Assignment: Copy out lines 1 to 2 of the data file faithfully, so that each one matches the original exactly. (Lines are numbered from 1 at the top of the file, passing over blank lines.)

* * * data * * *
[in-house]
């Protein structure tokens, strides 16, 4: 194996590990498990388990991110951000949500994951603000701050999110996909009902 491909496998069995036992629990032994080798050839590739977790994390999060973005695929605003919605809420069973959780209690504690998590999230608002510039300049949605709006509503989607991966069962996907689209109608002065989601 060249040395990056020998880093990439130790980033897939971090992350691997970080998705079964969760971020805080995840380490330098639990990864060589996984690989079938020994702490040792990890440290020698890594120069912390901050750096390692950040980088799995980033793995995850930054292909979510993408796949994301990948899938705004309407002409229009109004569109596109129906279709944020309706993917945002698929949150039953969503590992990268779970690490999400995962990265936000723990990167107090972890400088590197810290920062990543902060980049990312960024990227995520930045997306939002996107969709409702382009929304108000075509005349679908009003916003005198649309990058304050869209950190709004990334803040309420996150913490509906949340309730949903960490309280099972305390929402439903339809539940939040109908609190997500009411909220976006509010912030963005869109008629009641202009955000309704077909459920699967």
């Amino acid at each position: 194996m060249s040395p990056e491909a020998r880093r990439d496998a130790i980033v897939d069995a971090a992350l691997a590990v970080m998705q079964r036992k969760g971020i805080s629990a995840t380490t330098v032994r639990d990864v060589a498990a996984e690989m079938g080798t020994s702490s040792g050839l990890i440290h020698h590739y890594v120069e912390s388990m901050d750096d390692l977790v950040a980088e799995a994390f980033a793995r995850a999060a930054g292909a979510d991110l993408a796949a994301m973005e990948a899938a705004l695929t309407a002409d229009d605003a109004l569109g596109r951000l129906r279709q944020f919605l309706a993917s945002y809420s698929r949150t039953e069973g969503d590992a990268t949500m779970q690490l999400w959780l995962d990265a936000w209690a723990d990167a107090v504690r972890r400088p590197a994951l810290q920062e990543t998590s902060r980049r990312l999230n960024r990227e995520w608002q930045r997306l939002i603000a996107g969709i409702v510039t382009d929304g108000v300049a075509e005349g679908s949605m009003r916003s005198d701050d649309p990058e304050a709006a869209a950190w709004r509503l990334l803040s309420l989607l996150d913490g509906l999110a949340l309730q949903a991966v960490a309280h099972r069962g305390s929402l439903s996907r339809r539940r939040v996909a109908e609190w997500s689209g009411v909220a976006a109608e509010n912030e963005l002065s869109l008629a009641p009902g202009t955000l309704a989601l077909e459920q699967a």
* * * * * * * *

[in-house]
């Protein structure tokens, strides 16, 4: 194996590990498990388990991110951000949500994951603000701050999110996909009902 491909496998069995036992629990032994080798050839590739977790994390999060973005695929605003919605809420069973959780209690504690998590999230608002510039300049949605709006509503989607991966069962996907689209109608002065989601 060249040395990056020998880093990439130790980033897939971090992350691997970080998705079964969760971020805080995840380490330098639990990864060589996984690989079938020994702490040792990890440290020698890594120069912390901050750096390692950040980088799995980033793995995850930054292909979510993408796949994301990948899938705004309407002409229009109004569109596109129906279709944020309706993917945002698929949150039953969503590992990268779970690490999400995962990265936000723990990167107090972890400088590197810290920062990543902060980049990312960024990227995520930045997306939002996107969709409702382009929304108000075509005349679908009003916003005198649309990058304050869209950190709004990334803040309420996150913490509906949340309730949903960490309280099972305390929402439903339809539940939040109908609190997500009411909220976006509010912030963005869109008629009641202009955000309704077909459920699967």